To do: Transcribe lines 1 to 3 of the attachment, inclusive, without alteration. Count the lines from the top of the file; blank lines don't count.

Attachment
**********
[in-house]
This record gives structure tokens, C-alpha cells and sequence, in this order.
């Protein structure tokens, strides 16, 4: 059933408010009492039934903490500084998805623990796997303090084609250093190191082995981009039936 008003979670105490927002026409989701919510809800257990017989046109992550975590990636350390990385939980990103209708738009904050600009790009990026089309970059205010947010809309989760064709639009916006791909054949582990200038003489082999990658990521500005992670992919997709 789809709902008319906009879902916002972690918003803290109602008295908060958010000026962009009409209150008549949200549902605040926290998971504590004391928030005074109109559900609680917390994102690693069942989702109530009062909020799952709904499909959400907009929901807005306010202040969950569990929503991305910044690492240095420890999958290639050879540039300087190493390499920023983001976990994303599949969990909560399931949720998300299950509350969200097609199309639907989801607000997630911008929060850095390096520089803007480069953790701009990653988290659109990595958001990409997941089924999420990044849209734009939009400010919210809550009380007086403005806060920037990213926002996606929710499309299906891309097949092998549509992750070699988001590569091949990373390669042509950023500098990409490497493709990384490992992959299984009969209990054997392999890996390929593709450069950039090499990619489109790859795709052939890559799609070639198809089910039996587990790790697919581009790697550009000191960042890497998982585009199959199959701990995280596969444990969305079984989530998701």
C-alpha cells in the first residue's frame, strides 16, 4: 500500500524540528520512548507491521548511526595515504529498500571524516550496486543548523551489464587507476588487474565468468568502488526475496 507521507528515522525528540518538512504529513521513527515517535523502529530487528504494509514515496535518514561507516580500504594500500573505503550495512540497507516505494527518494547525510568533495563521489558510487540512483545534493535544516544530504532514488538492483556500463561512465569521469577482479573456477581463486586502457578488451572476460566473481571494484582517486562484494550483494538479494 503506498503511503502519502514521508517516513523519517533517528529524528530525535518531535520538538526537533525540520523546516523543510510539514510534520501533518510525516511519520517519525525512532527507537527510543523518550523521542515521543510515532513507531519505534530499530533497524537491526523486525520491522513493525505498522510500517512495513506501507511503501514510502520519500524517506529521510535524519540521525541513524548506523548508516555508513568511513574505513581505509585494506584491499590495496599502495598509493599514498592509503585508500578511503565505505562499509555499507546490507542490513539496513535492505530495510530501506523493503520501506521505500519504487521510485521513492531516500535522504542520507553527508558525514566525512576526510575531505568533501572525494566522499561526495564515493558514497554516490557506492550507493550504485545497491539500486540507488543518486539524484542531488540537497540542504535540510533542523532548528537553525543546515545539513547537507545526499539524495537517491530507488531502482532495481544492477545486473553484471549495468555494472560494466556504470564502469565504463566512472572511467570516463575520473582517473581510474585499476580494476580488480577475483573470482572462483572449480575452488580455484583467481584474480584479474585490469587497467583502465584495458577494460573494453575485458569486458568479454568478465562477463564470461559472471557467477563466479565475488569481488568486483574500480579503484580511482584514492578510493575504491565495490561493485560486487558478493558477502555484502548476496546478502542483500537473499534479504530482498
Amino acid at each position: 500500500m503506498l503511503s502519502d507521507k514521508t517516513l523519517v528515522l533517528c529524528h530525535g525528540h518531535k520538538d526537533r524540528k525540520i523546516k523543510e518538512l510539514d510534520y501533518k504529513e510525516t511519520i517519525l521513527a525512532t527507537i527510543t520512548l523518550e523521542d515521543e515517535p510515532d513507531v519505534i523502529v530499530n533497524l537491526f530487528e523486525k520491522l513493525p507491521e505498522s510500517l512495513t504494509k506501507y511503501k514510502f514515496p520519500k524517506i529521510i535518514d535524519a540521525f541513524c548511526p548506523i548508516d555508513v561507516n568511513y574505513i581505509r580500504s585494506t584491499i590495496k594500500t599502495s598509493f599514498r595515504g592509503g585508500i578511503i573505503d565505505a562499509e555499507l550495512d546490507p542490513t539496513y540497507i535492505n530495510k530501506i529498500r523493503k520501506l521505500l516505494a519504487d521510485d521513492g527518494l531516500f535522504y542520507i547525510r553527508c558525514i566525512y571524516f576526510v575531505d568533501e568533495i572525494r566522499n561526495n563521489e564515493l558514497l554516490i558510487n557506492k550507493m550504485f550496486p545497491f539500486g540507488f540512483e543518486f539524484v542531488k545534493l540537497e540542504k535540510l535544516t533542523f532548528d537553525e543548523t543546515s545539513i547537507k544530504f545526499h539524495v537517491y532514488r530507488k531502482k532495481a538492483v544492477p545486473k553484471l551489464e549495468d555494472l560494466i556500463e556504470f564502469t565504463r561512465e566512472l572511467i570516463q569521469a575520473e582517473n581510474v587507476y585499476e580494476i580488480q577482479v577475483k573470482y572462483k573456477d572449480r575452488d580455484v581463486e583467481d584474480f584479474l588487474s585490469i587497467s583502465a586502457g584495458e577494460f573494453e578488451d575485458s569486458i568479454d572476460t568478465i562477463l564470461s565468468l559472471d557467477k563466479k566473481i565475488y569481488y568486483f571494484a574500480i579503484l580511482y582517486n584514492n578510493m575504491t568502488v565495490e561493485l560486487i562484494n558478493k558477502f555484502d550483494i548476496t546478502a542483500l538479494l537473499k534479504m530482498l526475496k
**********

[in-house]
This record gives structure tokens, C-alpha cells and sequence, in this order.
């Protein structure tokens, strides 16, 4: 059933408010009492039934903490500084998805623990796997303090084609250093190191082995981009039936 008003979670105490927002026409989701919510809800257990017989046109992550975590990636350390990385939980990103209708738009904050600009790009990026089309970059205010947010809309989760064709639009916006791909054949582990200038003489082999990658990521500005992670992919997709 789809709902008319906009879902916002972690918003803290109602008295908060958010000026962009009409209150008549949200549902605040926290998971504590004391928030005074109109559900609680917390994102690693069942989702109530009062909020799952709904499909959400907009929901807005306010202040969950569990929503991305910044690492240095420890999958290639050879540039300087190493390499920023983001976990994303599949969990909560399931949720998300299950509350969200097609199309639907989801607000997630911008929060850095390096520089803007480069953790701009990653988290659109990595958001990409997941089924999420990044849209734009939009400010919210809550009380007086403005806060920037990213926002996606929710499309299906891309097949092998549509992750070699988001590569091949990373390669042509950023500098990409490497493709990384490992992959299984009969209990054997392999890996390929593709450069950039090499990619489109790859795709052939890559799609070639198809089910039996587990790790697919581009790697550009000191960042890497998982585009199959199959701990995280596969444990969305079984989530998701």